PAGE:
A Last Hurrah for Ocean Liner Immigration

A Last Hurrah for Ocean Liner Immigration

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On 11 November 1954, 7,200 men and women of every race from more than 50 countries, including my father, were sworn in as US citizens at a special court session held in Ebbets Field, home of baseball’s legendary Brooklyn Dodgers. Almost all of these people arrived in America on board an ocean liner. (Queen Mary brought my family over.)

Times were changing, however. Although it wasn’t the planners’ intention, the ceremony represented, in effect, the last massive wave of ocean liner-enabled immigration to America before airliners became the primary means of intercontinental transportation.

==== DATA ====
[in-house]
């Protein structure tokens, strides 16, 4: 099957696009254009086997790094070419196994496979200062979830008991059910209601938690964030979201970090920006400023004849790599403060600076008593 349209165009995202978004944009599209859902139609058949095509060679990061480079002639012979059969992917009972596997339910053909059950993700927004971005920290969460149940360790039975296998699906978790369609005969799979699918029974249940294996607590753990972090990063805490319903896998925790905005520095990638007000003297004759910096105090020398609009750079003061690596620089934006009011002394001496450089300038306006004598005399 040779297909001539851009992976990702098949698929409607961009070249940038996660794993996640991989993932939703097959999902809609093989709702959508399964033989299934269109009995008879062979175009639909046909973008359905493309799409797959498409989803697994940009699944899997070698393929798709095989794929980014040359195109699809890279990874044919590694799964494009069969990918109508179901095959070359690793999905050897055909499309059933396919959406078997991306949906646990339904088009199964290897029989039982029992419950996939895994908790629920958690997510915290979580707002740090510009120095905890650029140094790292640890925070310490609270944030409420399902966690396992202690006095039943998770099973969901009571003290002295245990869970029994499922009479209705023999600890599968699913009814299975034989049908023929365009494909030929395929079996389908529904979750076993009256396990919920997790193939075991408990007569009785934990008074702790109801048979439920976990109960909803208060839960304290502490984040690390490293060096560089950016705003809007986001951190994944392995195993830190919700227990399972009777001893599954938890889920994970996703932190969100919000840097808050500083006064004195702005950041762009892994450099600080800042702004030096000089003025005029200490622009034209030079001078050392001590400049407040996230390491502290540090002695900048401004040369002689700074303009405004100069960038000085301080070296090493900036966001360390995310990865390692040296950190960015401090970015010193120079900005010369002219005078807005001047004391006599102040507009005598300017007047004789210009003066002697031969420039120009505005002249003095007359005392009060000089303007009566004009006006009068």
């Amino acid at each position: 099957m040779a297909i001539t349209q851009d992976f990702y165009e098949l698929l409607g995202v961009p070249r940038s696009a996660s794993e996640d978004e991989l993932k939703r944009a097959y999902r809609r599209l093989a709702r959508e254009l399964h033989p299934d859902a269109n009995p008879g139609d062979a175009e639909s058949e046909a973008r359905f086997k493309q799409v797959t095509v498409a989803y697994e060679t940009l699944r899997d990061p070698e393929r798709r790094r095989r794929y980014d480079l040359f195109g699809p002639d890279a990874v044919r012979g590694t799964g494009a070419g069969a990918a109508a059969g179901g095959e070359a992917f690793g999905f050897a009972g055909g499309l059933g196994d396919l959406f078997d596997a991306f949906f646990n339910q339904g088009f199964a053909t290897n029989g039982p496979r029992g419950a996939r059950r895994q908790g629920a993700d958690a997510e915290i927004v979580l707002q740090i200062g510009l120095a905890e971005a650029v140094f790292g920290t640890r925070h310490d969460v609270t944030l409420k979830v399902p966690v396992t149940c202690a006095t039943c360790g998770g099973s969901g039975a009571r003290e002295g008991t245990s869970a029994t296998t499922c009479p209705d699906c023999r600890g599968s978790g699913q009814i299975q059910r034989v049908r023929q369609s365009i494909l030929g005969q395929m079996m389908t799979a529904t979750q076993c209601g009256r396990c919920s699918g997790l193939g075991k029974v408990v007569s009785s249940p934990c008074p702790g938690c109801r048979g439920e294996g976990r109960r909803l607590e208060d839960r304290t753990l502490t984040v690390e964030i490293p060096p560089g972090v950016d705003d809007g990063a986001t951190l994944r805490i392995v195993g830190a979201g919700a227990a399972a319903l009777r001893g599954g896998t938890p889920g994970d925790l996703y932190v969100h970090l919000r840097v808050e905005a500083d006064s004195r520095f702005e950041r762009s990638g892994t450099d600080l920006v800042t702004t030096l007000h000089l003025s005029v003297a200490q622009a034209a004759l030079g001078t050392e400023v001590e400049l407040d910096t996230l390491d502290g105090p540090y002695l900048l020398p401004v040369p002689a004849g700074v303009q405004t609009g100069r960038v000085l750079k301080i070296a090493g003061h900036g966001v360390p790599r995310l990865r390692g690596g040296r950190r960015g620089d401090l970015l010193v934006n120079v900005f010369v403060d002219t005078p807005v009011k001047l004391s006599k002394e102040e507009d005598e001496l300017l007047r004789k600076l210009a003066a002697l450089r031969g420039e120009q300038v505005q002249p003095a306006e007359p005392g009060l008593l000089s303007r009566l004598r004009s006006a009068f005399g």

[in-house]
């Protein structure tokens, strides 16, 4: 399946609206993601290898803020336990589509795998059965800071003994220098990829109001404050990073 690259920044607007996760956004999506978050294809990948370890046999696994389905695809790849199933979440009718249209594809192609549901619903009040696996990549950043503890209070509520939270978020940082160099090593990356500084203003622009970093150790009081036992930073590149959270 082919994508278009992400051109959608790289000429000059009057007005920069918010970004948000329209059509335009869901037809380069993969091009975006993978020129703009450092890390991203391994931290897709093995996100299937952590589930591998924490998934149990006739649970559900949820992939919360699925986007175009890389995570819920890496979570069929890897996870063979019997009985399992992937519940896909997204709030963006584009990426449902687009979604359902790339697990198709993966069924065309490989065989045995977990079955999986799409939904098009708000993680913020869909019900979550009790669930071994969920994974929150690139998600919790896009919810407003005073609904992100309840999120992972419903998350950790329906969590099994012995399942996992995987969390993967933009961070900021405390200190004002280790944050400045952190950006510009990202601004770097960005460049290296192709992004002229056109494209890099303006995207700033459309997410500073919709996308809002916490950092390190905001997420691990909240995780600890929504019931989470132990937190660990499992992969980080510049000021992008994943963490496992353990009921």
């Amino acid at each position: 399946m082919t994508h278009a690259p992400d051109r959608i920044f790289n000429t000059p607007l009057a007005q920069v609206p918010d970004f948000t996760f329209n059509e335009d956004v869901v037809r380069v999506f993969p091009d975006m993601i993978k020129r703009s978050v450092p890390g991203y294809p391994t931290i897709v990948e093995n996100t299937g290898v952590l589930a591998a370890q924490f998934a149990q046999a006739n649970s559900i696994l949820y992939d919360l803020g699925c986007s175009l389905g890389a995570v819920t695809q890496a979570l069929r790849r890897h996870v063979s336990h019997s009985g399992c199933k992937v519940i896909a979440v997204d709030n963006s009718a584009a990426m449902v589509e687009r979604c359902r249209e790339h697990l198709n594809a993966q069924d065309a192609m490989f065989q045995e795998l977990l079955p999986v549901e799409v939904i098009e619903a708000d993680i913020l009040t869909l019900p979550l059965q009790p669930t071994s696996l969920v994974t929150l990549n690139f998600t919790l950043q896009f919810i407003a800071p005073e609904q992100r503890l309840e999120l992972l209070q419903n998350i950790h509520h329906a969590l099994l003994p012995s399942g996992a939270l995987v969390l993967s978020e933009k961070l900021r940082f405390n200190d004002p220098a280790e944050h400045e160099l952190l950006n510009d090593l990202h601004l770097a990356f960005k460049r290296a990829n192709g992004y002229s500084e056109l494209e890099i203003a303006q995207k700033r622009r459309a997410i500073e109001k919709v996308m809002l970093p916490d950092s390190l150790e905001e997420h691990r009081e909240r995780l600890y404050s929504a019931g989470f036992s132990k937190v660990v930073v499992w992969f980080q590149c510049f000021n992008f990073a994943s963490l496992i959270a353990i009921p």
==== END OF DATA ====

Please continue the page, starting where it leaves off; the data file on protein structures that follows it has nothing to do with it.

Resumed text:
US Attorney General Herbert Brownwell made the formal motion that the petitions for citizenship be granted, and Judge Robert Inch administered the oath.

I was born 10 days later. If my mother had attended the ceremony with my father, I might have been born in Ebbets Field.

Both the Dodgers and I have since moved west. Ebbets Field was demolished in 1960. Vin Scully, who has broadcast Dodger games on radio and television since 1950, will retire at the end of the current season. My father passed away in 1978.

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